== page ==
By Geoffrey Smith
Investing.com — It’s the question that gnaws at the heart of everyone who still cherishes memories of a carefree pre-coronavirus existence. When will we be free to go about our business without restrictions?
The bad news is, most business isn’t expecting the all-clear until the second quarter of 2021, at the earliest. Some sectors, such as the sport and leisure industry, don’t even see it coming until the end of next summer, according to a survey by German think-tank Ifo, published on Monday.
Ifo found that the sports and leisure industry on average expected restrictions on public life to last another 13 months, implicitly blighting all of next year’s summer tourist season.
At the bottom end of estimates, industry – including the nation’s big carmakers and their suppliers – expected restrictions to last around eight months, a time frame that still runs through the end of the first quarter of next year.
The survey’s responses reflect a quirky hierarchy of needs in Europe’s largest economy: drinks manufacturers (Ifo couldn’t bring itself to say ‘Brewers’) expect a full return to normal in just over six months, and pharma companies just under 7 months, while creative, artistic and entertainment businesses expect an average of 11 months of further disruptions.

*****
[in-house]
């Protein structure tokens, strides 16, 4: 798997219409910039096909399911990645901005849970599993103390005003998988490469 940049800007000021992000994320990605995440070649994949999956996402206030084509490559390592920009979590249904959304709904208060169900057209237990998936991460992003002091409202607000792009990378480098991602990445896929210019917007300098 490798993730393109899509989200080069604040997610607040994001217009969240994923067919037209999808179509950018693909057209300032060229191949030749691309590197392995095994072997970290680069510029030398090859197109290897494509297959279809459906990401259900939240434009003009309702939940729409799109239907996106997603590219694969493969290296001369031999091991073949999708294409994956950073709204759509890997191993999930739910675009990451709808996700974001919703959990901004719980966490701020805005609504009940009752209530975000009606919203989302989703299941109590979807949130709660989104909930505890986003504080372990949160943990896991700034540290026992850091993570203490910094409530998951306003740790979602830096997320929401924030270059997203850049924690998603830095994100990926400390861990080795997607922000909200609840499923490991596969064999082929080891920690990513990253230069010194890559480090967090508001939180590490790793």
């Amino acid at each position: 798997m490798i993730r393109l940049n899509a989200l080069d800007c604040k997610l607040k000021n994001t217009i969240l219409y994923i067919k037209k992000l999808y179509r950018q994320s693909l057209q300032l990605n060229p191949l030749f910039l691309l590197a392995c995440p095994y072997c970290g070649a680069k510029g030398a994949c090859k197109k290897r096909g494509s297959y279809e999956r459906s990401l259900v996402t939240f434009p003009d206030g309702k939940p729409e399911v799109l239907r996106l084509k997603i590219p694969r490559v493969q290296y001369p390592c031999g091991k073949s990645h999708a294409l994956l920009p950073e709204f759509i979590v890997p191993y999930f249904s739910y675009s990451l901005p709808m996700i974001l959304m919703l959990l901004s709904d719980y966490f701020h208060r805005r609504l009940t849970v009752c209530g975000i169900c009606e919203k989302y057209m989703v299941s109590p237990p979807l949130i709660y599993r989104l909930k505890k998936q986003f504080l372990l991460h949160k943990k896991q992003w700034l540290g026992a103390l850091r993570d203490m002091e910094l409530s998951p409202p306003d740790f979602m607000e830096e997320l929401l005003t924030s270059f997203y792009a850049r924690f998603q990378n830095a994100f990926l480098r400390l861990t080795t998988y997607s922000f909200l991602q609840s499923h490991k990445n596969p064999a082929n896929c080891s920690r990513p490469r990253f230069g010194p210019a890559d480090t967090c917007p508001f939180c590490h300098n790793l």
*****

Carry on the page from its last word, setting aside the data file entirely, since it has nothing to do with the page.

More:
The survey doesn’t spell out what this means for job losses, but it will not be lost on even casual observers that those who expect the longest disruptions are also some of the worst capitalized sectors of the economy, making record levels of insolvencies and job losses seemingly inevitable. The great concentrations of capital in the country’s manufacturing sector, meanwhile, escape relatively lightly (emphasis on ‘relatively’).
A high level of ongoing unemployment through next summer could strengthen opposition and left-leaning parties at the federal elections that are due in September next year, especially if the Christian Democrats’ candidate for Chancellor doesn’t enjoy the same kind of public trust as Angela Merkel, who has said she won’t run again.
In as much as the survey is consistent with existing thinking about the trajectory of the pandemic, there’s little point in projecting it on to the day’s movement in a stock market that is entering the dog days of summer even though fewer people are away on vacation. The was up less than 0.1% by mid-morning in Frankfurt. The was up 0.2%, more concerned about developments in China overnight and the faltering progress of the next U.S. stimulus package.
However, it does uphold conceptions that industry will lead the recovery, while consumption will lag, which makes the vigorous rebound in German industrial output and factory orders last week all the more welcome – and will make any future weakness in those two indicators all the more troubling.
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